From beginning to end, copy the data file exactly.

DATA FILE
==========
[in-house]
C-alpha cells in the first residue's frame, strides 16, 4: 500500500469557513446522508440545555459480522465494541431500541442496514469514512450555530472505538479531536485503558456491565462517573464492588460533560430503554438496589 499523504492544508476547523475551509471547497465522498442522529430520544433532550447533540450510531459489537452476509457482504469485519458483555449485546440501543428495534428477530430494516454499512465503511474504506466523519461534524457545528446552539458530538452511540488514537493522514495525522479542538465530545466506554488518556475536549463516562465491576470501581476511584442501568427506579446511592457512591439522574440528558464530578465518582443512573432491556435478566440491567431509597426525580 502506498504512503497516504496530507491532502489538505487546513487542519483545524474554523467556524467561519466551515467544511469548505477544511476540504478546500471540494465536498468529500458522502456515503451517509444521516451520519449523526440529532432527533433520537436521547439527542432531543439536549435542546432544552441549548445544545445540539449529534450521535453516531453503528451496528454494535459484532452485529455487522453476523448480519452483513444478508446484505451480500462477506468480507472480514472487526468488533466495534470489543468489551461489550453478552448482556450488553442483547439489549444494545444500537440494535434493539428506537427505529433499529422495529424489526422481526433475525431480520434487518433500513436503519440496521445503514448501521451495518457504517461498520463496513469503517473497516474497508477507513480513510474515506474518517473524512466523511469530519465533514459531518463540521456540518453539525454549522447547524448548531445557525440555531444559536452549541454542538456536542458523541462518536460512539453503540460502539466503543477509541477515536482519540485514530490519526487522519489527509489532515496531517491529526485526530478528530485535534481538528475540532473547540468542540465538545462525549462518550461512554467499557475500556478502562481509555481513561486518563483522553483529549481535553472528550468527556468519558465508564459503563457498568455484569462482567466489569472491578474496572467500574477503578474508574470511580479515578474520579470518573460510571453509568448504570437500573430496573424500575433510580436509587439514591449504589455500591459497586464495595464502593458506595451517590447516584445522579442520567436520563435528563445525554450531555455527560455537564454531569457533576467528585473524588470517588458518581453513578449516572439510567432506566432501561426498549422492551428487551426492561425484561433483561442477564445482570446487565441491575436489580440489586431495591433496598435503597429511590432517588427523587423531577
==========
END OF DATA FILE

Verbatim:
[in-house]
C-alpha cells in the first residue's frame, strides 16, 4: 500500500469557513446522508440545555459480522465494541431500541442496514469514512450555530472505538479531536485503558456491565462517573464492588460533560430503554438496589 499523504492544508476547523475551509471547497465522498442522529430520544433532550447533540450510531459489537452476509457482504469485519458483555449485546440501543428495534428477530430494516454499512465503511474504506466523519461534524457545528446552539458530538452511540488514537493522514495525522479542538465530545466506554488518556475536549463516562465491576470501581476511584442501568427506579446511592457512591439522574440528558464530578465518582443512573432491556435478566440491567431509597426525580 502506498504512503497516504496530507491532502489538505487546513487542519483545524474554523467556524467561519466551515467544511469548505477544511476540504478546500471540494465536498468529500458522502456515503451517509444521516451520519449523526440529532432527533433520537436521547439527542432531543439536549435542546432544552441549548445544545445540539449529534450521535453516531453503528451496528454494535459484532452485529455487522453476523448480519452483513444478508446484505451480500462477506468480507472480514472487526468488533466495534470489543468489551461489550453478552448482556450488553442483547439489549444494545444500537440494535434493539428506537427505529433499529422495529424489526422481526433475525431480520434487518433500513436503519440496521445503514448501521451495518457504517461498520463496513469503517473497516474497508477507513480513510474515506474518517473524512466523511469530519465533514459531518463540521456540518453539525454549522447547524448548531445557525440555531444559536452549541454542538456536542458523541462518536460512539453503540460502539466503543477509541477515536482519540485514530490519526487522519489527509489532515496531517491529526485526530478528530485535534481538528475540532473547540468542540465538545462525549462518550461512554467499557475500556478502562481509555481513561486518563483522553483529549481535553472528550468527556468519558465508564459503563457498568455484569462482567466489569472491578474496572467500574477503578474508574470511580479515578474520579470518573460510571453509568448504570437500573430496573424500575433510580436509587439514591449504589455500591459497586464495595464502593458506595451517590447516584445522579442520567436520563435528563445525554450531555455527560455537564454531569457533576467528585473524588470517588458518581453513578449516572439510567432506566432501561426498549422492551428487551426492561425484561433483561442477564445482570446487565441491575436489580440489586431495591433496598435503597429511590432517588427523587423531577